gtag('config', 'UA-12595121-1'); Why U2 frontman Bono refuses to open up about his near-death experience – The Zimbabwe Mail

Why U2 frontman Bono refuses to open up about his near-death experience

FILE- In this Sept. 23, 2016, file photo, The Edge, from left, Bono and Adam Clayton of the music group U2 perform at the 2016 iHeartRadio Music Festival - Day 1 in Las Vegas. In a lawsuit filed Monday, Feb. 27, 2017, in Manhattan federal court, Paul Rose says U2 lifted elements of his song “Nae Slappin” for their song “The Fly” while they were looking for new inspiration. (Photo by John Salangsang/Invision/AP, File)
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Bono has revealed that he almost died but refrained from divulging details about his near-death experience.

Speaking to Rolling Stones magazine for their January 2018 issue, the U2 frontman said “extinction events” could happen because of physical or psychological reasons. He, however, pointed out that his near-death experience was “physical”.

The 57-year-old said he does not like to talk about his near-death experience as he would be demeaning the people he knows who did not make it through or couldn’t get health care.

“It’s one thing if you were talking about it in a place of record like Rolling Stone, but by the time it gets to your local tabloid it is just awful. It becomes the question that everyone is asking,” Bono told the music publication.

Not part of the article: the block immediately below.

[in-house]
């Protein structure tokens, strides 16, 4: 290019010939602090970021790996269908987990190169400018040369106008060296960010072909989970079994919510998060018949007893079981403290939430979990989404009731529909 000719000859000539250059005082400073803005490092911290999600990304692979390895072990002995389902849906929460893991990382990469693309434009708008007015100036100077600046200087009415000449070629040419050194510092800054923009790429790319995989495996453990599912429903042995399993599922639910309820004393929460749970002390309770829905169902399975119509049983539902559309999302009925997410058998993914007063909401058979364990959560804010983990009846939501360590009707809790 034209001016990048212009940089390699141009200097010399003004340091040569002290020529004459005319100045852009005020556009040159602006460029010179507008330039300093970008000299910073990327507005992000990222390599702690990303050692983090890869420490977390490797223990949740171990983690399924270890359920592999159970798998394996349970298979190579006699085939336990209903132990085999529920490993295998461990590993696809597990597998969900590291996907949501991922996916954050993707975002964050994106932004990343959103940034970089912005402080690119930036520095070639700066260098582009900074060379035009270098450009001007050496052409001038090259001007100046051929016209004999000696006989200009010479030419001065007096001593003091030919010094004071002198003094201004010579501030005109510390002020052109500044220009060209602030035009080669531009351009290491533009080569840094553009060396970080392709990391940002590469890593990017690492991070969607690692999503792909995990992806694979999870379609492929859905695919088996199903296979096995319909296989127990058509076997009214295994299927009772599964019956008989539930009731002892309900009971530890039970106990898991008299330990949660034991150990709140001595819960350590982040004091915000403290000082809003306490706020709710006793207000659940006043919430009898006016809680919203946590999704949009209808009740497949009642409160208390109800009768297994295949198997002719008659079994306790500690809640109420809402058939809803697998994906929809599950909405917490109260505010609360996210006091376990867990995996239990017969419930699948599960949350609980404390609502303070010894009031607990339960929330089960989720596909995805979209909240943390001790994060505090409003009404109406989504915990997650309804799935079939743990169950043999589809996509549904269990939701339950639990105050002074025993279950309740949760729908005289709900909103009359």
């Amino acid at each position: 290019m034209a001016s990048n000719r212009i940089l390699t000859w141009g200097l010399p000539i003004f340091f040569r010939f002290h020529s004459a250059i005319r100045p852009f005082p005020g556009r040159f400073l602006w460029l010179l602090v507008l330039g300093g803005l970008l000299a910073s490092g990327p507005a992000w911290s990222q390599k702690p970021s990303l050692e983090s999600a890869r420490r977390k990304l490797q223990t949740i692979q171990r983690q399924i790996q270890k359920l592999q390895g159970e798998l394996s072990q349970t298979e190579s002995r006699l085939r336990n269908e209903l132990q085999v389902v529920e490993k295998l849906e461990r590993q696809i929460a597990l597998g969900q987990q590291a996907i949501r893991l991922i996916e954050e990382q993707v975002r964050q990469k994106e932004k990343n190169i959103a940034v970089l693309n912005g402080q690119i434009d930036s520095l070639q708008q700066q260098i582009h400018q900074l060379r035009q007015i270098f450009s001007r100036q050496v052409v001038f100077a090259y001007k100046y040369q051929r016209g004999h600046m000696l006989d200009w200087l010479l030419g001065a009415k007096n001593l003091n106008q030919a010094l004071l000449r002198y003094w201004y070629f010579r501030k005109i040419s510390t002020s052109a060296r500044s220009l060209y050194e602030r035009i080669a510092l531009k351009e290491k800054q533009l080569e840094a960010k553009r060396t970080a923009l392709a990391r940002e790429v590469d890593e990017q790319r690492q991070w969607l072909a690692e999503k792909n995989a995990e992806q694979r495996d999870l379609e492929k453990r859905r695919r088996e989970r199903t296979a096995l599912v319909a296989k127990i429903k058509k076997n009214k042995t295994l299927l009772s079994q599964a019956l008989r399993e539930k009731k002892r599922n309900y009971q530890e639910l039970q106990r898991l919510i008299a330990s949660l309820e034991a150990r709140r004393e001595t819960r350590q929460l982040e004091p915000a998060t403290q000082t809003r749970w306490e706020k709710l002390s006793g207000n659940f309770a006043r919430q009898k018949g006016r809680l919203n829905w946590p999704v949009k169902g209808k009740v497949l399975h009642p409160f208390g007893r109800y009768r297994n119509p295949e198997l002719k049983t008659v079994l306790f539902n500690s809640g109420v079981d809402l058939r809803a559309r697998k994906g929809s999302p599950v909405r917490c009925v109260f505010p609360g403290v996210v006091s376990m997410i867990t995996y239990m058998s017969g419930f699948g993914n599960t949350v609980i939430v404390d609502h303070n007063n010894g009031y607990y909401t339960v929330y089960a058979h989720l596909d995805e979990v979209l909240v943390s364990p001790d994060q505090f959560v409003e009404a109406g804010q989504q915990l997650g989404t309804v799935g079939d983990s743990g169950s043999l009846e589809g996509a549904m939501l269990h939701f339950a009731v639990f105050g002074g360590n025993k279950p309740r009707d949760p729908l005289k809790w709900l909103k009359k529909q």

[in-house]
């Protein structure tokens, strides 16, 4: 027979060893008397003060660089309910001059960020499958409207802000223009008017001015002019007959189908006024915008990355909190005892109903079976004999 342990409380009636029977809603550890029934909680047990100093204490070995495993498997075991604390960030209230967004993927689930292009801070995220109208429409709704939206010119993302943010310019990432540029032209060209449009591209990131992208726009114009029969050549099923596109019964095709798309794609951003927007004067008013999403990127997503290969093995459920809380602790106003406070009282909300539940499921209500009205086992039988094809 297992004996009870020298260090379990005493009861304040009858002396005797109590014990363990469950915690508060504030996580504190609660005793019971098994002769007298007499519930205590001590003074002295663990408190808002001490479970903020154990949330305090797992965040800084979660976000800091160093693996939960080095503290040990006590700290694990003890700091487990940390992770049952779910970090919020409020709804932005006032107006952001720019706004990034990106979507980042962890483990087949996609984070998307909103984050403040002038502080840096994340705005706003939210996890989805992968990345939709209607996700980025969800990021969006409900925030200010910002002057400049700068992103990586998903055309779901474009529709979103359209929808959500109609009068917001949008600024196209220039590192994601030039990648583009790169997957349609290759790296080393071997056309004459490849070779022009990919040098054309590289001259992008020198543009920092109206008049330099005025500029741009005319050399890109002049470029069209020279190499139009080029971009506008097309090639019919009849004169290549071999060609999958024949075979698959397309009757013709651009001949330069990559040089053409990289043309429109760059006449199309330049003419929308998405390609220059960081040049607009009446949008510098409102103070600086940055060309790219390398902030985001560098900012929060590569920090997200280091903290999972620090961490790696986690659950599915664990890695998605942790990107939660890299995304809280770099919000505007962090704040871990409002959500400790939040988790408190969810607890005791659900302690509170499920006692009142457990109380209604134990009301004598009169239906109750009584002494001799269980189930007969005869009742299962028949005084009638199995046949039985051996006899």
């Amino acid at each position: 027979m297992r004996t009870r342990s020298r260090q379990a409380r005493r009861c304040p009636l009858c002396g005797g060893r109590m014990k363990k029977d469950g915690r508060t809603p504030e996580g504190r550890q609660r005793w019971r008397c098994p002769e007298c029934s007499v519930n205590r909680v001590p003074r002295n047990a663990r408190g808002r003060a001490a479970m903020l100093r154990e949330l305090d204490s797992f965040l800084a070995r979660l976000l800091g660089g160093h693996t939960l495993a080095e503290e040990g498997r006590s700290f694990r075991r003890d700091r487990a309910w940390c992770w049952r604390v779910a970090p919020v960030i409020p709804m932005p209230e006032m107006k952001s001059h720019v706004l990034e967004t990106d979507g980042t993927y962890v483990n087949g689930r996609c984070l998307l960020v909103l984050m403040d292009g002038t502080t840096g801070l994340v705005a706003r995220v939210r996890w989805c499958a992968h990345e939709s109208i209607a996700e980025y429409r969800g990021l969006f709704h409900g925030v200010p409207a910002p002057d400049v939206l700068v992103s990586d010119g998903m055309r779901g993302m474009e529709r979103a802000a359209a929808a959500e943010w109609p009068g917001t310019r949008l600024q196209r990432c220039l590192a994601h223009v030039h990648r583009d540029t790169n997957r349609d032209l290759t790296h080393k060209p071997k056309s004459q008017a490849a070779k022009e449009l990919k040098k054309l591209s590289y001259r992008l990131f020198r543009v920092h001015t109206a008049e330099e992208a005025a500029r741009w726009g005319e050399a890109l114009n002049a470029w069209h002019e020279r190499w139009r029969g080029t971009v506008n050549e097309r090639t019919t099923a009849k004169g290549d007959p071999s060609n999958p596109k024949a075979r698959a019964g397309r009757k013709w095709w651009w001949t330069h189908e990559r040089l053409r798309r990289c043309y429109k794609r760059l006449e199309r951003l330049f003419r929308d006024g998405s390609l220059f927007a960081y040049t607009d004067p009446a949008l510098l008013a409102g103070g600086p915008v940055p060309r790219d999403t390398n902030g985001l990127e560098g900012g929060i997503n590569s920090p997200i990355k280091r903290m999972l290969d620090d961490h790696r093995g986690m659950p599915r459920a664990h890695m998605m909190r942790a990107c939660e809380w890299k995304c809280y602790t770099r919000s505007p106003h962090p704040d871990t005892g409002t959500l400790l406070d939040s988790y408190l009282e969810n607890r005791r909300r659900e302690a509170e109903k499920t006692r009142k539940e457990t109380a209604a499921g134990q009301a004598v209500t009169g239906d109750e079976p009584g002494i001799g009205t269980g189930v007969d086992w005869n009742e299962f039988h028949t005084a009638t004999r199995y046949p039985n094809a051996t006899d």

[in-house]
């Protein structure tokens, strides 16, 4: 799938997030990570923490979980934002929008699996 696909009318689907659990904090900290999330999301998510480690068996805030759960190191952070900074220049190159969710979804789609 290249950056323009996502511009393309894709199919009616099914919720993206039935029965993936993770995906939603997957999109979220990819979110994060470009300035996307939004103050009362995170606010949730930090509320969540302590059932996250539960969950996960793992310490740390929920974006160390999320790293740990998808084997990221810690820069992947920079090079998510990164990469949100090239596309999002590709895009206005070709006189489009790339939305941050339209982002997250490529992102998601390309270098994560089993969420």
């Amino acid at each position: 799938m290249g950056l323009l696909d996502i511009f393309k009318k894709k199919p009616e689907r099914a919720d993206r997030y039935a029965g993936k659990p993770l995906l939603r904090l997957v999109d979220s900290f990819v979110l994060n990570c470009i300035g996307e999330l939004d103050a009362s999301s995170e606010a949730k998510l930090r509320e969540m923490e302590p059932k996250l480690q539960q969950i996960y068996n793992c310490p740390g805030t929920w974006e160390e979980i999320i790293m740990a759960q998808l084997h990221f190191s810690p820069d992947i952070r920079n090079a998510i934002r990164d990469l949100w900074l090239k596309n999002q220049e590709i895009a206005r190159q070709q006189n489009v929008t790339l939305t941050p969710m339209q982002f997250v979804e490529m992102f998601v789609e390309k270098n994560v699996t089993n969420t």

The 22-time Grammy-winning band’s latest album, Songs of Experience, explores the theme of mortality, which lets “people fill in the blanks of what they have been through”.

“With this kind of celebrity obsession with the minutiae of peoples’ lives – I have got out of that.”

He added: “Strangely enough, mortality was going to be a subject anyway just because it is a subject not often covered. And you can’t write Songs of Experience without writing about that. And I’ve had a couple of these shocks to the system, let’s call them, in my life.”

Bono said he had previously thought he’d “let go” of his fear of death, but it turned out to be the exact opposite.

“I thought I already had, but this was the next installment in trust. You know, people of faith can be very annoying,” he said.

“Like when people on the Grammys thank God for a song and you think, ‘God, that is a shite song. Don’t give God credit for that one – you should take it yourself!’ I am sure I have done that myself. And someone’s like, ‘I got this directly from the mouth of God!’ And you’re thinking, ‘Wow, God has no taste!'” – IBTimes